From: "Koup, Jeffrey" <Jeffrey.Koup@wl.com>

Subject: Enterohepatic Recirculation Model

Date: Tue, 6 Oct 1998 16:50:32 -0400

About one year ago, Jenny Zheng from the FDA requested help regarding a model for enterohepatic recirculation in NONMEM. It appears that she did not receive any responses. I would like to repeat this request. Has anybody put together code for estimation of the parameters for enterohepatic recirculation for NONMEM, and would they be willing to share this code with the users group?

Parke-Davis Pharmaceutical Research

From: alison@c255.ucsf.EDU (ABoeckmann)

Subject: Re: Enterohepatic Recirculation Model

Date: Fri, 9 Oct 1998 14:00:07 -0700 (PDT)

> Recently, I have made an attempt to model the PK of a compound which showed a

> clear enterohepatic recirculation pattern. You'll find the control stream I

> used below; I included it solely to stimulate some discussion on this subject -

> the code is definitely not THE answer to the problem.... etc.

I'll copy his complete email below, after my remarks.

In recent NONMEM Intermediate Level workshops, Stuart Beal has talked about a "change-point" model. This is a pont in time where a state vector or its derivative is discontinuous. A differential equation solver may not integrate properly over a discontinuity. The $DES block should not make discontinous changes in the DADT's based on the value of T. Instead, the discontinuities should ONLY happen at event times and/or at nonevent (i.e., lagged) dose times. Also, the only way that an eta derivative associated with time T (which would arise if there were an eta in the model for TENT) can be computed correctly is if the value of TENT corresponds to a change-point.

We would like to find a nice way that change-points can be modelled in PREDPP. Maybe this will be part of NONMEM someday. Till then, Stuart says:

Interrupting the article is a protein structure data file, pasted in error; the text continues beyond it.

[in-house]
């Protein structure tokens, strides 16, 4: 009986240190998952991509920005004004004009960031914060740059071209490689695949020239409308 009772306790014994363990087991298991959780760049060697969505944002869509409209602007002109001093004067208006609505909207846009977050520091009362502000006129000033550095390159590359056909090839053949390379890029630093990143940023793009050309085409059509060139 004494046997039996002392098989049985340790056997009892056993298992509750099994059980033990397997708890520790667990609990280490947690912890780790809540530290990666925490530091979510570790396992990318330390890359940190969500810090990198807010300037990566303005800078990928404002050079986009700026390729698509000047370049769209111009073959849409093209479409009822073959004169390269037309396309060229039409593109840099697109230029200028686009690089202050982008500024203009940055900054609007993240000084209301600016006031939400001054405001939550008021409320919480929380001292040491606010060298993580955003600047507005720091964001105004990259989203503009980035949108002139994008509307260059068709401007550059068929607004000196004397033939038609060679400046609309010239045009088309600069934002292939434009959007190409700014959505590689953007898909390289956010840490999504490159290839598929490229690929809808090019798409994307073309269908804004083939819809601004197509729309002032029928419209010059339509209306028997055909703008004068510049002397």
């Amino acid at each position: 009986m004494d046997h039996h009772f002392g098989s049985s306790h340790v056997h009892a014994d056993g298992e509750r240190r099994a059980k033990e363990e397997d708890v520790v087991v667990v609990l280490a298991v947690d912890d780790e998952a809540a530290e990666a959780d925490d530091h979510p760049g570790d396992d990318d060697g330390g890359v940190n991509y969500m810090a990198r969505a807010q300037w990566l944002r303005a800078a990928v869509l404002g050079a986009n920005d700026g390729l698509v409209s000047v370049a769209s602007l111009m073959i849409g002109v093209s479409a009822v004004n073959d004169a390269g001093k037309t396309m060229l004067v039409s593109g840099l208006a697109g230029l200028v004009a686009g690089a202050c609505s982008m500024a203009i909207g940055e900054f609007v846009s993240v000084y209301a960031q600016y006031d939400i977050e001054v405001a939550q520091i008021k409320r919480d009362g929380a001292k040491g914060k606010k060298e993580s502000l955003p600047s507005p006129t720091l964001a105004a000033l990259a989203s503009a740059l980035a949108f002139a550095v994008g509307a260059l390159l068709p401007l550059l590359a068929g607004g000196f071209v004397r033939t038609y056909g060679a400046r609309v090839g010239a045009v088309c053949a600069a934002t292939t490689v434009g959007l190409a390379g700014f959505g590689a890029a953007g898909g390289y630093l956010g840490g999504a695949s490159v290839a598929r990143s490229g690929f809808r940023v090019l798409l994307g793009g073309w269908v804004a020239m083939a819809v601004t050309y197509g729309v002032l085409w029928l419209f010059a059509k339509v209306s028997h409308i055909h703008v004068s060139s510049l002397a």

An absorption lag time with a dose is an example of a change-point. With this change-point, PREDPP knows to use the solver to integrate up to the lag time, to "reset the solver" at the lag time, and then to continue using the solver to integrate beyond the lag time. We can fool PREDPP into thinking that a change-point is an absorption lag time by placing a unit dose into a dummy compartment at time 0 and setting an absorption lag equal for this compartment to the change-point.

Based on these ideas, here's how I would modify Rik's code. The change also provides for the termination of EHC. If you want to let EHC continue indefinitely, delete compartment 6 and its dose, and the code involving ALAG6.

1) Add 2 more compartments to $MODEL:

COMP=(ENT) ; 'bile compartment'

2) Add to the data "dummy" doses to "dummy" compartments 5 and 6.

2) Tell PREDPP to call PK ("evaluate $PK") when the lag times occur and give a model for the lag times:

; with NONMEM V, the above can be coded

ALAG5=THETA(7) ; time gall bladder emptying starts

ALAG6=ALAG5+THETA(8) ; time gall bladder emptying stops

Make sure that the lower bound for theta(8) is 0.

3) Define EHYN in $PK, not $DES:

EHYN=0 ; indicator variable; is gall bladder emptying?

IF (OLDTIM.EQ.ALAG5) EHYN=1 ; if time later than start of gall bladder emptying

IF (OLDTIM.EQ.ALAG6) EHYN=0 ; if time later than stop of gall bladder emptying

In Guide VIII, PROCM2, we say:

DOSTIM>0: this call to PK occurs at a non-event dose time DOSTIM, i.e., at the time of an additional or lagged dose. OLDTIM saves the value of DOSTIM from the previous call to PK EHYN is set to 1 when PREDPP is advancing beyond the first lagged dummy dose. EHYN stays 1 until PREDPP is advancing beyond the second lagged dummy dose.

4) In $DES, eliminate the IF statements. Add d.e.'s for the dummy compartments. Because the statements are getting too long, I define the intermediate variable EHC to save space.